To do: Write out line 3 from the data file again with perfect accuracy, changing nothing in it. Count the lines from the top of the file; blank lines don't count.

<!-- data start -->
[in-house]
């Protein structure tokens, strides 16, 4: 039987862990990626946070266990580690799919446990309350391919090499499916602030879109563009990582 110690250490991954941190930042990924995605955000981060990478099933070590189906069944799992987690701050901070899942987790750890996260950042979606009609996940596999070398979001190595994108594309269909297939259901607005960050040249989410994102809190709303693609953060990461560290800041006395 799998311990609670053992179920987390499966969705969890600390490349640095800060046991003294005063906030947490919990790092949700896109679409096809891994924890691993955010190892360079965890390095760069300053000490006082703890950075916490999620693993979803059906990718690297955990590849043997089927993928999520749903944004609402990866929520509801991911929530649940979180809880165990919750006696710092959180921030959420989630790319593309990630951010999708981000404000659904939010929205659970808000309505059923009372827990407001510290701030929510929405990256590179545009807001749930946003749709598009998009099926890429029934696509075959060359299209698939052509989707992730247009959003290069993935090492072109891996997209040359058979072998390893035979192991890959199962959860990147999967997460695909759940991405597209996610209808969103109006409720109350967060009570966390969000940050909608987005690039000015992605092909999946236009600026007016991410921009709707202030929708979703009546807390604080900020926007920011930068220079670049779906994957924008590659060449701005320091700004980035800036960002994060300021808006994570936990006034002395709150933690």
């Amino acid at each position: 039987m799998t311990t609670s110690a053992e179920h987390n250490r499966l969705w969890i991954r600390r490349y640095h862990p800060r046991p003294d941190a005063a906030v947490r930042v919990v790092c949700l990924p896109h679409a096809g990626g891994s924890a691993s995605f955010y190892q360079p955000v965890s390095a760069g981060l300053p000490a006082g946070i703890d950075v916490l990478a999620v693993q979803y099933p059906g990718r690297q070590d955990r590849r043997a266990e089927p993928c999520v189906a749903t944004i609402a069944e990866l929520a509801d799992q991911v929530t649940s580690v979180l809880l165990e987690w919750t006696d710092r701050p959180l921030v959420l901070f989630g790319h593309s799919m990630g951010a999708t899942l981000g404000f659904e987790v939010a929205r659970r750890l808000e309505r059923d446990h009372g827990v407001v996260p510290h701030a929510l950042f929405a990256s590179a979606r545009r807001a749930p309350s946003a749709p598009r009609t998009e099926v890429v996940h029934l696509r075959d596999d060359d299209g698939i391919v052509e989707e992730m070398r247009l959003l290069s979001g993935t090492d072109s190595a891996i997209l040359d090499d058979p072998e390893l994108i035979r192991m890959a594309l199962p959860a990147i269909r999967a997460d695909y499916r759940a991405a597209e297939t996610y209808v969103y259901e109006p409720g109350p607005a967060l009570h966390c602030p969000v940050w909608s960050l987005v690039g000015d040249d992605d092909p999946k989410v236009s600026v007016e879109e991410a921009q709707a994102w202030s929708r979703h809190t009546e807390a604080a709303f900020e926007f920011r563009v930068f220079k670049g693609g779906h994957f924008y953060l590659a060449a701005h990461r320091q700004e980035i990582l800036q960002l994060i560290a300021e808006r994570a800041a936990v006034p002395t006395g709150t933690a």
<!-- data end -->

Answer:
């Amino acid at each position: 039987m799998t311990t609670s110690a053992e179920h987390n250490r499966l969705w969890i991954r600390r490349y640095h862990p800060r046991p003294d941190a005063a906030v947490r930042v919990v790092c949700l990924p896109h679409a096809g990626g891994s924890a691993s995605f955010y190892q360079p955000v965890s390095a760069g981060l300053p000490a006082g946070i703890d950075v916490l990478a999620v693993q979803y099933p059906g990718r690297q070590d955990r590849r043997a266990e089927p993928c999520v189906a749903t944004i609402a069944e990866l929520a509801d799992q991911v929530t649940s580690v979180l809880l165990e987690w919750t006696d710092r701050p959180l921030v959420l901070f989630g790319h593309s799919m990630g951010a999708t899942l981000g404000f659904e987790v939010a929205r659970r750890l808000e309505r059923d446990h009372g827990v407001v996260p510290h701030a929510l950042f929405a990256s590179a979606r545009r807001a749930p309350s946003a749709p598009r009609t998009e099926v890429v996940h029934l696509r075959d596999d060359d299209g698939i391919v052509e989707e992730m070398r247009l959003l290069s979001g993935t090492d072109s190595a891996i997209l040359d090499d058979p072998e390893l994108i035979r192991m890959a594309l199962p959860a990147i269909r999967a997460d695909y499916r759940a991405a597209e297939t996610y209808v969103y259901e109006p409720g109350p607005a967060l009570h966390c602030p969000v940050w909608s960050l987005v690039g000015d040249d992605d092909p999946k989410v236009s600026v007016e879109e991410a921009q709707a994102w202030s929708r979703h809190t009546e807390a604080a709303f900020e926007f920011r563009v930068f220079k670049g693609g779906h994957f924008y953060l590659a060449a701005h990461r320091q700004e980035i990582l800036q960002l994060i560290a300021e808006r994570a800041a936990v006034p002395t006395g709150t933690a």